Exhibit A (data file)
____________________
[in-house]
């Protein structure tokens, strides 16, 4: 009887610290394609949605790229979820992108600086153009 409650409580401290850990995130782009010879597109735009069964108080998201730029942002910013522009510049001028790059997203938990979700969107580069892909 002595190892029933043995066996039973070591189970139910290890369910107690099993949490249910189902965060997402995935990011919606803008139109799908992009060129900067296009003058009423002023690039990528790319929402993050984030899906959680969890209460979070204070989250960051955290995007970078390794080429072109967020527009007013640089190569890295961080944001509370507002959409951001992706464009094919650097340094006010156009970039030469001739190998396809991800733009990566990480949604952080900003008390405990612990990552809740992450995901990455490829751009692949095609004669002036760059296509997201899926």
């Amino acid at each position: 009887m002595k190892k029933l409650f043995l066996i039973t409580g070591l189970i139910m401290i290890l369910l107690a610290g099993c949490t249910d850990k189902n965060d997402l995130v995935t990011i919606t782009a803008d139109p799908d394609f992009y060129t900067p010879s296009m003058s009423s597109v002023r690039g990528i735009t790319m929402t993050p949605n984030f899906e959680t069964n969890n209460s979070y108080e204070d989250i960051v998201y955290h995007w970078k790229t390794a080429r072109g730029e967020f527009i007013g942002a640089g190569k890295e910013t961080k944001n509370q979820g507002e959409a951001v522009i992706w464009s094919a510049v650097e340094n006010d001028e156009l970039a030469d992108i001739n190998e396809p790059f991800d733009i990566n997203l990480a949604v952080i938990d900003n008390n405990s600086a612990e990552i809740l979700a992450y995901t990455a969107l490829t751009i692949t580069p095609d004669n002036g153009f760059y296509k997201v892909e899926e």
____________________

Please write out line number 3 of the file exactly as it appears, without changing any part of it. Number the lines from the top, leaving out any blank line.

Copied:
């Amino acid at each position: 009887m002595k190892k029933l409650f043995l066996i039973t409580g070591l189970i139910m401290i290890l369910l107690a610290g099993c949490t249910d850990k189902n965060d997402l995130v995935t990011i919606t782009a803008d139109p799908d394609f992009y060129t900067p010879s296009m003058s009423s597109v002023r690039g990528i735009t790319m929402t993050p949605n984030f899906e959680t069964n969890n209460s979070y108080e204070d989250i960051v998201y955290h995007w970078k790229t390794a080429r072109g730029e967020f527009i007013g942002a640089g190569k890295e910013t961080k944001n509370q979820g507002e959409a951001v522009i992706w464009s094919a510049v650097e340094n006010d001028e156009l970039a030469d992108i001739n190998e396809p790059f991800d733009i990566n997203l990480a949604v952080i938990d900003n008390n405990s600086a612990e990552i809740l979700a992450y995901t990455a969107l490829t751009i692949t580069p095609d004669n002036g153009f760059y296509k997201v892909e899926e």